Tuesday, July 24, 2007
The U.S. Chamber Institute for Legal Reform and the American Tort Reform Association are hosting a fundraiser to raise money to cover the legal fees incurred by the owners of Custom Cleaners - the defendants in the infamous DC Pants Suit. The event is being held today from 6:00-7:30 p.m. at the U.S. Chamber of Commerce at 1615 H. Street N.W. in Washington, D.C. Space for the event is limited and you can register here.
Monday, July 23, 2007
In a reversal of trial order that puts me in a Seinfeld mood, the plaintiffs in a roof-collapse case have been awarded $1.2 million in damages (see also Theme Law). Edit: It occurs to me that a better reference is, of course, Alice in Wonderland and its "Sentence first -- verdict afterwards!" line. Not sure what it says about me that I thought of a Seinfeld episode first, but so it goes.
The case resulted from the 2002 death of a woman visiting Kennywood amusement park in Pittsburgh (a park, incidentally, we visited on our honeymoon). A very large storm arose incredibly quickly, and the roof over the Whip ride collapsed on those who had sought shelter under it. Various injured parties alleged negligent design, maintenance, etc.; most of the claims settled, but the fatality claim did not.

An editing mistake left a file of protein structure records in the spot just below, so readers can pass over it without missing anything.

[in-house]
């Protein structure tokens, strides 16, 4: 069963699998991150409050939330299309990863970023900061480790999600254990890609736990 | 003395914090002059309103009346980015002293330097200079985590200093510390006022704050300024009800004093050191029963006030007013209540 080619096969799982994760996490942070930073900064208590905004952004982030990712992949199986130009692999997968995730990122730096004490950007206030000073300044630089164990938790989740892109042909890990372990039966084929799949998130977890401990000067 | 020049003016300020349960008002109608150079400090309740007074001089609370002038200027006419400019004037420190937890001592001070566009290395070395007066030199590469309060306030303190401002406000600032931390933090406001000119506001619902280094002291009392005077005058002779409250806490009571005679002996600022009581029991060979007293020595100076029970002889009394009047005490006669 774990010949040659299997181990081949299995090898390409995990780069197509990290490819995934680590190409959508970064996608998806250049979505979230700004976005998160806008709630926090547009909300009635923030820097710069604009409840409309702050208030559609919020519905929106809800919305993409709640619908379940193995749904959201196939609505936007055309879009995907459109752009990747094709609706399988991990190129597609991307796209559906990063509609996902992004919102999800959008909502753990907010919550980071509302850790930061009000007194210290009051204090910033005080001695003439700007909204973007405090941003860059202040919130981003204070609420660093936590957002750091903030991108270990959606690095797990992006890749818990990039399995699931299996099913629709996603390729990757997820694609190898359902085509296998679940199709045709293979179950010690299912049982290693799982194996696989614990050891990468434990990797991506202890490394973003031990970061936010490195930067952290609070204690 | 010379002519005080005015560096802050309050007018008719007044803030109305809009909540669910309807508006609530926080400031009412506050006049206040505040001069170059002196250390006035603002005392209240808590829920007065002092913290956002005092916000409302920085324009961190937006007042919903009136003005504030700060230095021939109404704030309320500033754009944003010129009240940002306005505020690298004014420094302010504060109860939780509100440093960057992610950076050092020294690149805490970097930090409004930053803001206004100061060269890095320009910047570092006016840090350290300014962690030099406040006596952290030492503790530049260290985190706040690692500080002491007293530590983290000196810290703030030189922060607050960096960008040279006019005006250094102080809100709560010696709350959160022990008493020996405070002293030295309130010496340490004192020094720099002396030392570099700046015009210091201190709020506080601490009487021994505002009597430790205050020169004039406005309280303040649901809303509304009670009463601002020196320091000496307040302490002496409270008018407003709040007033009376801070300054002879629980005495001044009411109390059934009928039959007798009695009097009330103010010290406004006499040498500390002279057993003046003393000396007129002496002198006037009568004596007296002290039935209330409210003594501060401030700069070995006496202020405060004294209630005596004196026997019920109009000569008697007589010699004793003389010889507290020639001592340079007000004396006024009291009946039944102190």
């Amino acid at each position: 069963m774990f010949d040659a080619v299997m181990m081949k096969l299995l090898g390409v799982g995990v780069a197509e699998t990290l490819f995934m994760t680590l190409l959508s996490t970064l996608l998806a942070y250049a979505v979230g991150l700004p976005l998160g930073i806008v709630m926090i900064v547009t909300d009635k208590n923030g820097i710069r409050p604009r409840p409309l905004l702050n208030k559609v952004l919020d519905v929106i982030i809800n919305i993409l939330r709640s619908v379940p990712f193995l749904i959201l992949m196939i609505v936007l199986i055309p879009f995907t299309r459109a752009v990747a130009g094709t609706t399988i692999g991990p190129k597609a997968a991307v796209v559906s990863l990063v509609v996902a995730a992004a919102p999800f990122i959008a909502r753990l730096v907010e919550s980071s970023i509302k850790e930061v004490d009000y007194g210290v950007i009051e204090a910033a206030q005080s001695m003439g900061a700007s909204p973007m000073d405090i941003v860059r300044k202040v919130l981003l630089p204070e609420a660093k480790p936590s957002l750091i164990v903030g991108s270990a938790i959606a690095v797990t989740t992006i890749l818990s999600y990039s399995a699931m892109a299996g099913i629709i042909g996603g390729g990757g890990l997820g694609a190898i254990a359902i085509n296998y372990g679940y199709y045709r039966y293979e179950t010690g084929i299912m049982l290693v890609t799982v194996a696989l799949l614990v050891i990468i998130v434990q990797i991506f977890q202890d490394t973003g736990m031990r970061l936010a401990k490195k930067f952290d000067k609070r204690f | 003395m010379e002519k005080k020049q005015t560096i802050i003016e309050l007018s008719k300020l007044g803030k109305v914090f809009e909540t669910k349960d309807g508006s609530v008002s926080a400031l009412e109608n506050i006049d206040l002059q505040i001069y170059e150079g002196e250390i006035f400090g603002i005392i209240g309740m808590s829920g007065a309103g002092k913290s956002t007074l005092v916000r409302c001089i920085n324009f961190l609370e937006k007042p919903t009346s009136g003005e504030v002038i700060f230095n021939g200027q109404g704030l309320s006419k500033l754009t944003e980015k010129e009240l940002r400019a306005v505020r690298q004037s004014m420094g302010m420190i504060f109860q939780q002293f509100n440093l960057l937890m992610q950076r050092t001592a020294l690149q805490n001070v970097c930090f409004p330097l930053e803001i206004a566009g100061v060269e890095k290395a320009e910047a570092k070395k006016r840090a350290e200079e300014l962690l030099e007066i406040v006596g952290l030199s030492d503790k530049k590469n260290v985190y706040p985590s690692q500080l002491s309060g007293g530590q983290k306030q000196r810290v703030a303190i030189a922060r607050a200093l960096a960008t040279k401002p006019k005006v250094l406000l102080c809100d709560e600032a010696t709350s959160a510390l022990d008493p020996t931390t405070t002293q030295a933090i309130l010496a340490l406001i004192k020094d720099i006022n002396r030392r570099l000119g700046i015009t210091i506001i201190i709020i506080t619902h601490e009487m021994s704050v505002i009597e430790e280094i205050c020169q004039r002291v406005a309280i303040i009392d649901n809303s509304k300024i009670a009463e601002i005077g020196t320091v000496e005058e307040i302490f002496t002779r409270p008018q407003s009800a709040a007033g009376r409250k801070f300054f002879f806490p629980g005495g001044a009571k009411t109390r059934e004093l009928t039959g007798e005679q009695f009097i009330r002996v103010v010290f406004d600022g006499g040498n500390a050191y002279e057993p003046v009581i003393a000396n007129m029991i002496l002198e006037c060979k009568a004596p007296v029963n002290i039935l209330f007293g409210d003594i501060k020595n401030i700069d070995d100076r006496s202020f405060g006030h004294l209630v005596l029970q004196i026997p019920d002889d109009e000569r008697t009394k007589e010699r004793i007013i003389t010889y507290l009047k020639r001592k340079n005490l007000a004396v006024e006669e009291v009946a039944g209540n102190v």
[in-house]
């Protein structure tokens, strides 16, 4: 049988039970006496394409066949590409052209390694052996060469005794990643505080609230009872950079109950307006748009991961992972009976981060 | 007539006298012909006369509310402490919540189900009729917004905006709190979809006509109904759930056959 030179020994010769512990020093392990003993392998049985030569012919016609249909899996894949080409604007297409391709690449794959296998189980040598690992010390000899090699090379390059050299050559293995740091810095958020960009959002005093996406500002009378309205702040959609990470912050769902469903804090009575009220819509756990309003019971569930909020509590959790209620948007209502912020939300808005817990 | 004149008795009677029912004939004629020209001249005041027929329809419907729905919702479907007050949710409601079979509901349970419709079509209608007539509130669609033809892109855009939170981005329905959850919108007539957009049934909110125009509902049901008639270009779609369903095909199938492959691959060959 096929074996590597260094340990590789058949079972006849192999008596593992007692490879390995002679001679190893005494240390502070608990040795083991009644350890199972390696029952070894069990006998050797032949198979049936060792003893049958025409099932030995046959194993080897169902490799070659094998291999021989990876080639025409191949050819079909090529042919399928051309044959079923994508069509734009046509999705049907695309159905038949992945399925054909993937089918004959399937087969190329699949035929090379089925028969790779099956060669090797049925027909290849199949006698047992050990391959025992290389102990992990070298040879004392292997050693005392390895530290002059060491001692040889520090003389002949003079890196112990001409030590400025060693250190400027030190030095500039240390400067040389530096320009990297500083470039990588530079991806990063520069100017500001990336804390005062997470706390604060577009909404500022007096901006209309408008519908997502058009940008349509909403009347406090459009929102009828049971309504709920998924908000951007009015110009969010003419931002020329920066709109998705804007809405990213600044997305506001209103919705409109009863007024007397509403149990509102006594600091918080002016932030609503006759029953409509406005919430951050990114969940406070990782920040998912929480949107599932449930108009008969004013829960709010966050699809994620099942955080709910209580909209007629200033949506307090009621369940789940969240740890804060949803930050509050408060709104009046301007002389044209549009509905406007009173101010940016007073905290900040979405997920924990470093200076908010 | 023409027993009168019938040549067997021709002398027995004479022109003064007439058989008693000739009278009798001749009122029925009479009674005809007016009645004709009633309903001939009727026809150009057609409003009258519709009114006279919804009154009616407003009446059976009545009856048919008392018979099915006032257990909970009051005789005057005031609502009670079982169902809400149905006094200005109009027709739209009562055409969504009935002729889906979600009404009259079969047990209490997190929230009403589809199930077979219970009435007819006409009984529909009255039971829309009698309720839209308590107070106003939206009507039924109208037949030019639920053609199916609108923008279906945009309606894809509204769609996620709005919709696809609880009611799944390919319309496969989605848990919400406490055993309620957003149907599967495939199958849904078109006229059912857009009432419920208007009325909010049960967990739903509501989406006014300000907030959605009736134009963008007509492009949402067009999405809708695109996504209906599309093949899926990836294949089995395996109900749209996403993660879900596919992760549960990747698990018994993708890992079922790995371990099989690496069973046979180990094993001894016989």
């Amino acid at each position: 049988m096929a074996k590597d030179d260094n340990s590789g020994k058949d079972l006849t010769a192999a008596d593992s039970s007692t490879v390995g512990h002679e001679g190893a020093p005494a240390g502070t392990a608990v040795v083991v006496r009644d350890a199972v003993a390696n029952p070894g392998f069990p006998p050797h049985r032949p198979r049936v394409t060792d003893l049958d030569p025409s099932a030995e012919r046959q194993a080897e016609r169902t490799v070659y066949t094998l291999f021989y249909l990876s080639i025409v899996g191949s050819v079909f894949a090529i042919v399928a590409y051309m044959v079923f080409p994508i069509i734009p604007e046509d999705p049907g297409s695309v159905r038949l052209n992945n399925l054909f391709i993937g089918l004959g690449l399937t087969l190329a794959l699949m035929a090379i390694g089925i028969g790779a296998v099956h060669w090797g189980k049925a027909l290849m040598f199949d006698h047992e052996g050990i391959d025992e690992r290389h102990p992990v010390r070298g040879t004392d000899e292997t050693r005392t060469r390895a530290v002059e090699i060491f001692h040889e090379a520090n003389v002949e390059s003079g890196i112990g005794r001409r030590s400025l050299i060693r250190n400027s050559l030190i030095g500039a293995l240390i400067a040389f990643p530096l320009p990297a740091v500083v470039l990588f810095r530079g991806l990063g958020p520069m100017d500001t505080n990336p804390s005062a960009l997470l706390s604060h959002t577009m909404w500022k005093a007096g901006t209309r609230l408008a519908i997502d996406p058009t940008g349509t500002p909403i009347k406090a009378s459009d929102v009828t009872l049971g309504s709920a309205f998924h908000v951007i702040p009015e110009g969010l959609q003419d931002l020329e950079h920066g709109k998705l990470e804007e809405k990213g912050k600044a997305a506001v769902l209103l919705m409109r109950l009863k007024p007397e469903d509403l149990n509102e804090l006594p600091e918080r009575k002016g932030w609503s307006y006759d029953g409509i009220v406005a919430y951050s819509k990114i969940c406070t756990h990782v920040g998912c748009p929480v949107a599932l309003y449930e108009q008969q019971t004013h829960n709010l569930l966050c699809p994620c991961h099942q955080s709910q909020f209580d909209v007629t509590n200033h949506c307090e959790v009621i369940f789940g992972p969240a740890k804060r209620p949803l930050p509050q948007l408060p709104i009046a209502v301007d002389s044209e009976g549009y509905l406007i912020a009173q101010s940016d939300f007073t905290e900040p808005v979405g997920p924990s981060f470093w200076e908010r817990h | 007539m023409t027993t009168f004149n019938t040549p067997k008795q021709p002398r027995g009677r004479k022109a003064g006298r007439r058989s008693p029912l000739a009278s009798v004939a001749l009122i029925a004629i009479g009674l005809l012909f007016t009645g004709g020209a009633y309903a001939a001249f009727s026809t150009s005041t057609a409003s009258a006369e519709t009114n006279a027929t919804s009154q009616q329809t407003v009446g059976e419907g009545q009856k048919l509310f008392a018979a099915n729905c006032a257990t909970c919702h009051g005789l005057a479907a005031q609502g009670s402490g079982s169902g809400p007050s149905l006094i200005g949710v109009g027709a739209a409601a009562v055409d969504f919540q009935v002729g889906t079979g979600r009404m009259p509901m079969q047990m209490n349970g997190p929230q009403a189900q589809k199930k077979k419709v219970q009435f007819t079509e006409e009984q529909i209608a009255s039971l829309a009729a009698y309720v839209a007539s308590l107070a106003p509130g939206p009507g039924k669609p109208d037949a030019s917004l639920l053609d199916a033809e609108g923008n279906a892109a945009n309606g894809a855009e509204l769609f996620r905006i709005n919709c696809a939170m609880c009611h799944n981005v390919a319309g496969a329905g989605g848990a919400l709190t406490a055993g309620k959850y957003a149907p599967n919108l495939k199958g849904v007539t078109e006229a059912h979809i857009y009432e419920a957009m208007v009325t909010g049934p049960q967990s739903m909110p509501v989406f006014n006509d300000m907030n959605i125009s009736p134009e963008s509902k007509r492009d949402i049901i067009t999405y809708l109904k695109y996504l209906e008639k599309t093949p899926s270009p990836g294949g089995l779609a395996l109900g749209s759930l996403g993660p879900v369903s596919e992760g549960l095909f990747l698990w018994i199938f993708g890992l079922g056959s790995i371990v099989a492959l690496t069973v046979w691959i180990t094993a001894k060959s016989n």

In what I assume was an effort to set damages to facilitate settlement (or is there some other reason I don't see?), the case was reverse bifurcated, with damages being evaluated first. The jury concluded (and the defendant seems content to accept) that the damages were $1.2 million. But of course, there's no guarantee that they'll get any, since liability comes next (making the Post Gazette's headline -- "Victim's family awarded $1.2 million in roof collapse" -- a bit inaccurate).
And now the parties are turning to liability, with the plaintiffs' counsel alleging that the building was not built to code, and Kennywood arguing that, given the extent of the damages around the area, the park is not at fault.
As reported in the WSJ online, the FDA has scheduled a joint meeting of its Cardiovascular and Renal Drugs Advisory Committee and the Drug Safety and Risk Management Advisory Committee for September 11th "to discuss 'updated information on the risks and benefits' of Aranesp, Epogen and Procrit when used in the treatment of anemia in patients with kidney failure." The Wall Street Journal reports:
"The FDA is concerned the drugs could promote tumor progression in some patients as well as cut down on overall survival. Most of the studies showing such problems involve the drugs being used at higher-than-recommended doses."
The U.S. Senate Committee on Health, Education, Labor and Pensions postponed consideration of S. 625 to this coming Wednesday, July 25th. As previously mentioned here, this bill would give the FDA the authority to regulate tobacco.
Sunday, July 22, 2007
In light of the indictment of Michael Vick on charges related to dogfighting, it's a good time to go back a couple of years to remember the innocent times (relatively speaking, you understand) of 2005, when he was just being sued for negligence and battery. In the suit, Sonya Elliot, then 26, alleged that Michael Vick (using the eternal pseudonym "Ron Mexico") transmitted herpes to her, failing to disclose his status.
The case settled in April 2006.